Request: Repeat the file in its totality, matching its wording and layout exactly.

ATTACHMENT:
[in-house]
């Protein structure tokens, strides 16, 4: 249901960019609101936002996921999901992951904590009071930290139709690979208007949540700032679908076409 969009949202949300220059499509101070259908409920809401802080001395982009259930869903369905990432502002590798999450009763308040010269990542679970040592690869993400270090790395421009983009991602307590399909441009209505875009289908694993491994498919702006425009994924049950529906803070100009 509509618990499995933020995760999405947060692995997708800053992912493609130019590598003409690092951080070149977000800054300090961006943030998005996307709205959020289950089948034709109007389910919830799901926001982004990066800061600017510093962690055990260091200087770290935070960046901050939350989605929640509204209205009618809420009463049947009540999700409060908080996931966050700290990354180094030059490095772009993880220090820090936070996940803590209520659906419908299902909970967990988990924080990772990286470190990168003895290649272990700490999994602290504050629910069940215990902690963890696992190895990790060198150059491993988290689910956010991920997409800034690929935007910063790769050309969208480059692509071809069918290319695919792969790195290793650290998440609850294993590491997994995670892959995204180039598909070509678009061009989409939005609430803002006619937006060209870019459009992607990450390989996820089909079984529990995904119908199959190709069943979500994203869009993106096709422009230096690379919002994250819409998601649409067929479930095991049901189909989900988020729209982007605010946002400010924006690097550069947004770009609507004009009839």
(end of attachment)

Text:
[in-house]
């Protein structure tokens, strides 16, 4: 249901960019609101936002996921999901992951904590009071930290139709690979208007949540700032679908076409 969009949202949300220059499509101070259908409920809401802080001395982009259930869903369905990432502002590798999450009763308040010269990542679970040592690869993400270090790395421009983009991602307590399909441009209505875009289908694993491994498919702006425009994924049950529906803070100009 509509618990499995933020995760999405947060692995997708800053992912493609130019590598003409690092951080070149977000800054300090961006943030998005996307709205959020289950089948034709109007389910919830799901926001982004990066800061600017510093962690055990260091200087770290935070960046901050939350989605929640509204209205009618809420009463049947009540999700409060908080996931966050700290990354180094030059490095772009993880220090820090936070996940803590209520659906419908299902909970967990988990924080990772990286470190990168003895290649272990700490999994602290504050629910069940215990902690963890696992190895990790060198150059491993988290689910956010991920997409800034690929935007910063790769050309969208480059692509071809069918290319695919792969790195290793650290998440609850294993590491997994995670892959995204180039598909070509678009061009989409939005609430803002006619937006060209870019459009992607990450390989996820089909079984529990995904119908199959190709069943979500994203869009993106096709422009230096690379919002994250819409998601649409067929479930095991049901189909989900988020729209982007605010946002400010924006690097550069947004770009609507004009009839």